One does have to bear in mind that the porn scene was a lot different and a lot smaller during the time of Nixon's commission on porn than it is now. In 1969—and talking about porn beyond the limits set by Playboy—porn magazines (which, then, more like picture folios almost totally devoid of text) were sold almost totally in the underworld of adult bookstores or, to a lesser extent, by mail order. Video was on film, since this was before the digital revolution. You either bought an 8mm or 16mm real and played it at home on your projector or you went to an adult movie theater, which typically was located in the local cultural sink.

Today, visual porn is part of everyday life for probably 80% or more of males and perhaps 45% or more of females (females talk about it less, so stats are hard to come by). It's readily available at home. No need to go to a cruddy part of town to obtain it.

Another big change over the years is that, for a while, the local store's magazine rack (usually in a drug store or convenience store) was the go to place for "men's magazines." You'll still find men's magazines there, but the market has shrunk considerably, and only magazines with a following, or which are particularly raunchy (Hustler, Penthouse), or exploit a particular niche (Juggs, Barely Legal) are surviving.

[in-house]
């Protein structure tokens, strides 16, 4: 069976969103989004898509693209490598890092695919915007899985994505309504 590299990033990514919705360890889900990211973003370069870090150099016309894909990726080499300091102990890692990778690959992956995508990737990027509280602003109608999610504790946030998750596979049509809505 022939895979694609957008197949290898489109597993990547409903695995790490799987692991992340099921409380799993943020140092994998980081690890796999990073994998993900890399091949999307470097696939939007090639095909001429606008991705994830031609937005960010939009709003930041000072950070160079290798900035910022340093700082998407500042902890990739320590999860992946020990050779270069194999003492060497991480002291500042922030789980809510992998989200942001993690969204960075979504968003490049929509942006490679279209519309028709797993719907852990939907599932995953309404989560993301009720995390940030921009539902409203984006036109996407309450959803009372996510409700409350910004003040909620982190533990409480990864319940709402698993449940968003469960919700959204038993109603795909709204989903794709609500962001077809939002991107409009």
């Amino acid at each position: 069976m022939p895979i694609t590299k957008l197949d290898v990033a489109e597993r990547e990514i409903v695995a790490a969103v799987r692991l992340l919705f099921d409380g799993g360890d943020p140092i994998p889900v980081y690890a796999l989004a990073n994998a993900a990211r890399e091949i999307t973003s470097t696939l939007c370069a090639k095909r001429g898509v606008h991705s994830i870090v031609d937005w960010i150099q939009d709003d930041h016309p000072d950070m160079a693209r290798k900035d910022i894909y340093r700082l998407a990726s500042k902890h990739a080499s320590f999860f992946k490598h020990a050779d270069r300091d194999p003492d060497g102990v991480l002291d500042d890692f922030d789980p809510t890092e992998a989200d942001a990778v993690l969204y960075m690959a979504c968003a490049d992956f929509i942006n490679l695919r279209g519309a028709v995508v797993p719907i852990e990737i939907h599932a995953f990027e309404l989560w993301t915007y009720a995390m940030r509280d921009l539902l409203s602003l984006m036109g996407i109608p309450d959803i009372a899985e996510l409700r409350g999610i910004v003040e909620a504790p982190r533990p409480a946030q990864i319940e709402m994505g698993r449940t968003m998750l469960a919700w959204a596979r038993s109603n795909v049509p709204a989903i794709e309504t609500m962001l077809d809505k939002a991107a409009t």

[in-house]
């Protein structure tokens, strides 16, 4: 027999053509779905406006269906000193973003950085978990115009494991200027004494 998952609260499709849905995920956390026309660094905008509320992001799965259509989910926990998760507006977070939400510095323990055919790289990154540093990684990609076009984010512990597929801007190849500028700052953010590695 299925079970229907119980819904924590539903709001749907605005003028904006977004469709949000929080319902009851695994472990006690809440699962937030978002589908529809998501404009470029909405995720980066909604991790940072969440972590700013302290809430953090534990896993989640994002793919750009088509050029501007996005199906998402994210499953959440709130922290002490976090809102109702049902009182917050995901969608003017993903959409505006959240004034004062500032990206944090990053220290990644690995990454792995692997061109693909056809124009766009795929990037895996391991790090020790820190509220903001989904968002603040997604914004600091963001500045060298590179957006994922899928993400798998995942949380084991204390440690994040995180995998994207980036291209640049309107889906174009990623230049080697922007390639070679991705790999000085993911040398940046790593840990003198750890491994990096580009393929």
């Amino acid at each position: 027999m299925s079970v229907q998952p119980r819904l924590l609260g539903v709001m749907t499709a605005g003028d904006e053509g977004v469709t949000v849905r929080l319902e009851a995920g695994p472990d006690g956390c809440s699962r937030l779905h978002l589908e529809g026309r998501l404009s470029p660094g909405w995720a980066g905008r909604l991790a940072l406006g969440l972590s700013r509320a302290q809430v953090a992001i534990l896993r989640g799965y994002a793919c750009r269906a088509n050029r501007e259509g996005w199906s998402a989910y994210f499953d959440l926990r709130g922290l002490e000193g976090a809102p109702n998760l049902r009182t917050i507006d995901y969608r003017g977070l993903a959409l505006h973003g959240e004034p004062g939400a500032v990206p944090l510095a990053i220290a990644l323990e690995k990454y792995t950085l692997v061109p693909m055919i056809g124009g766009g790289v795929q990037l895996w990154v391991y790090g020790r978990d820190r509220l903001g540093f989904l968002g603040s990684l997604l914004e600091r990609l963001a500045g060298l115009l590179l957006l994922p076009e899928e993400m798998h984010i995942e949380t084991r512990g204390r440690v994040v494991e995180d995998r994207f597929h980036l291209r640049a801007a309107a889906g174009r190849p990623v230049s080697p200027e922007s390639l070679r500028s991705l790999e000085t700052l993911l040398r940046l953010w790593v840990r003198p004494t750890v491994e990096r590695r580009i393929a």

A totally new phenomenon is amateur porn put out by individuals or couples. Sure, people used to make private porn which was put up on a shelf at home or traded between private parties, but today some couples make money by having sex in front of the camera and sending it to a website specializing in such things. Often, they do this voluntarily, receiving no compensation.

Yesterday, I was watching a Netflix movie named Pornography: The Secret History of Civilization, and it inspired me to start this thread.

One thing porn has given us is a visual vocabulary of allure and sexiness. Looking at the original photographic porn of the late 1800's and early 1900's, one is struck by how UN-sexy it is. The models (usually prostitutes) are just there most of the time. When they make a pose, it conveys nothing resembling sexiness. As time went by, porn producers became more artistic and professional, and gradually a vocabulary of visual sexiness was worked out. It's become part of the culture to such an extent that you can ask a 12 year old girl to strike a pose for the camera, and it's likely to be a sexy pose. 

Porn brought the erotic into the everyday world, and I feel the world is all the richer for it.

 

Is pornography and erotica the same thing?